Celebrating Food! Celebrating Life!

Posts tagged “kangkong

On the Trail of the Phoenix – Nyonya Mah Mee

DSC_7677 s
The Peranakans of the past were known to observe etiquette and decorum notoriously. It began at home where everyone was expected to know how to address one’s relatives correctly, making sure one could differentiate the nuances in one’s relationships with their “pek“, “engku“, “engteoh“, and “chek“, terms which are often reduced to a simple “uncle” nowadays. Out of the family context, it was important to know and observe the social hierarchy put in place then and not only understand, but also be well adapted and assimilated into one’s designated role. In short, one is expected to know what the “pecking order” was like and how to will one’s means to reap and benefit the most out of it. It was important for a baba or nyonya to be seen as being “proper” or in Peranakan terms, “tau adat” which basically translates to “know your customs and practices well”. Only then can one be described as being “alus” (refined) or for the nyonyas “senonoh” (elegant and demure) rather than being “kasair” (uncouth). Social behavior was maintained to the strictest order and it was of pertinence for one to be “well placed” into his or her position in society, with the Peranakan families well connected amongst one another through intermarriages, maintaining a close relationship with the colonial masters whom they collaborated or worked for, as well as the sin kheks whom these baba towkays employed and provided for.

Protocol and formalities once perpetuated every aspect of the ways of life of a Peranakan, even in its cuisine. Some dishes were cooked specifically for certain occasions and having them appear on the dining table otherwise was a big no no. For example, “pongteh” was a dish prepared for semayang abu (ancestral prayers) and not to be confused with “chin“, a very similar dish which was associated with weddings instead. The same was with the “kueh culture” for the Peranakans, colour coded to highest levels of specifications, red and yellow for festivities while green and blue were for funerals. But over the years as the generations evolved, many converted to Catholicism or “masok Christian” and abandoned these practices, while for others the “reins” faded and eventually disappeared as they became more influenced by Western culture, married out of the baba-nyonya community or simply migrated to a part of the world where Asian culture isn’t a mainstream, let alone the Peranakan way of life. As such many aspects of the “adat” and its “rules” became relaxed, with only a handful of puristic Peranakans still stauchly following the very traditional customs to the strictest order and in full regalia. Thus, it is not uncommon, to find dishes which were previously cooked for separate occasions appearing on the same dining table nowadays. The identity of certain dishes also evolved over time, and one of them is Nyonya Mah Mee, which is sometimes just called Mee Nyonya.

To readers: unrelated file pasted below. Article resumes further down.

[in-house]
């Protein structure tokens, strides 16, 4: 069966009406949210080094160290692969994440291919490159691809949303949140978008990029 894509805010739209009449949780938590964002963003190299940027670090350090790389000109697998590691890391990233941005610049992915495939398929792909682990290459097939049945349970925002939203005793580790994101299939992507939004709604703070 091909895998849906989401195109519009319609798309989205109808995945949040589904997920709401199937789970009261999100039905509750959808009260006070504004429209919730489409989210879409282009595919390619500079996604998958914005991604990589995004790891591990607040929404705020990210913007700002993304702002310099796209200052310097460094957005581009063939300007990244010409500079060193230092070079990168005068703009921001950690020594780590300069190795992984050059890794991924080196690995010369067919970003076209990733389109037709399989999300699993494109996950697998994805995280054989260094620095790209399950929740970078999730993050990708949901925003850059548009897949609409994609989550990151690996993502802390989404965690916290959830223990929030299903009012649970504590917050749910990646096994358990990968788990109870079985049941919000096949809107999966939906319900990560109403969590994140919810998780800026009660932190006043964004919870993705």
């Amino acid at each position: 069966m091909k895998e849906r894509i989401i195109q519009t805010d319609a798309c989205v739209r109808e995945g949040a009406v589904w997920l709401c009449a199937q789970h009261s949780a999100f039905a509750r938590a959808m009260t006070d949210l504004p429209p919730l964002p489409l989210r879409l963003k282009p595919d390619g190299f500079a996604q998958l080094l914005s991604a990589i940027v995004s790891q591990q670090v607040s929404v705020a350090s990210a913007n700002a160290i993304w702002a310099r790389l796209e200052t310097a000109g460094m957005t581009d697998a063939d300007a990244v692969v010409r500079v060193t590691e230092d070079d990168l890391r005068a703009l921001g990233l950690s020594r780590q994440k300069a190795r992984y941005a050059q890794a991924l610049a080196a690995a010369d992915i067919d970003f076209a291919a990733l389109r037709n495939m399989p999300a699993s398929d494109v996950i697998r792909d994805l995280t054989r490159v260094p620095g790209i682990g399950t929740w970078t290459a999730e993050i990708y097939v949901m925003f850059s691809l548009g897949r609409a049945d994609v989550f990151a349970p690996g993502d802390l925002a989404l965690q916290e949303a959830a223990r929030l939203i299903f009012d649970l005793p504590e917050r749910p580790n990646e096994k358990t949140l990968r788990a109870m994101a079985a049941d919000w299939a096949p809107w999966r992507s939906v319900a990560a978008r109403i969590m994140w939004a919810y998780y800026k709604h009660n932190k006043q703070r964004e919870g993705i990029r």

On the Trail of the Phoenix – Kangkong Masak Lemak

DSC_7812 s
Peranakan cooking is often thought to be complicated, elaborated, time-consuming and difficult to learn. Well, this is what many people think and some, expound or expect others to think. Yes there are indeed dishes in straits chinese cooking that have long ingredient lists and/or require more time to prepare and cook than others. But that is also true for most other cuisines which I know of. So the concept of the cuisine being “complex” and troublesome is to me much of a fallacy, perhaps used to instill some sense of  apprehension or anxiety to newbies and the unwary, those who are approaching it for the first time. But this is often what I hear others describe Peranakan cooking to be. Sadly so, because in order to lead one to better appreciate the cuisine and hence the colourful culture underlying it, the last thing one wishes to hear is how intimidating and unapproachable it is. How should one embrace something which is so unachievable and intangible? So that the preparation of Peranakan dishes be left only to the exclusive who have inherited their ways of making from the grandmothers and bibiks of the faded past? It is a perpetuated thought by some that only through so, would the dishes remain “authentic”? Well, I choose to think otherwise…

There are a lot of simple dishes in Peranakan cooking, many which require much less time and effort to prepare than what had been described as being atrociously difficult. These would include dishes like kangkong masak lemak, ikan tempra, pong tauhu, udang masak nenas etc. Many of these simple dishes are cooked on a daily basis, and not just for the much-revered Tok Panjang. Afterall, how often does one hosts or attend a Tok Panjang at home? But surely one’s gotta eat everyday yeah? In fact, the ability to cook with ease, a table of dishes what may impress upon others to be difficult and painstakingly prepared, is what many would hope for. Minimal efforts to reap maximal sense of satisfaction and accomplishment. Now that, is a true blue bibik’s secret if you ask me…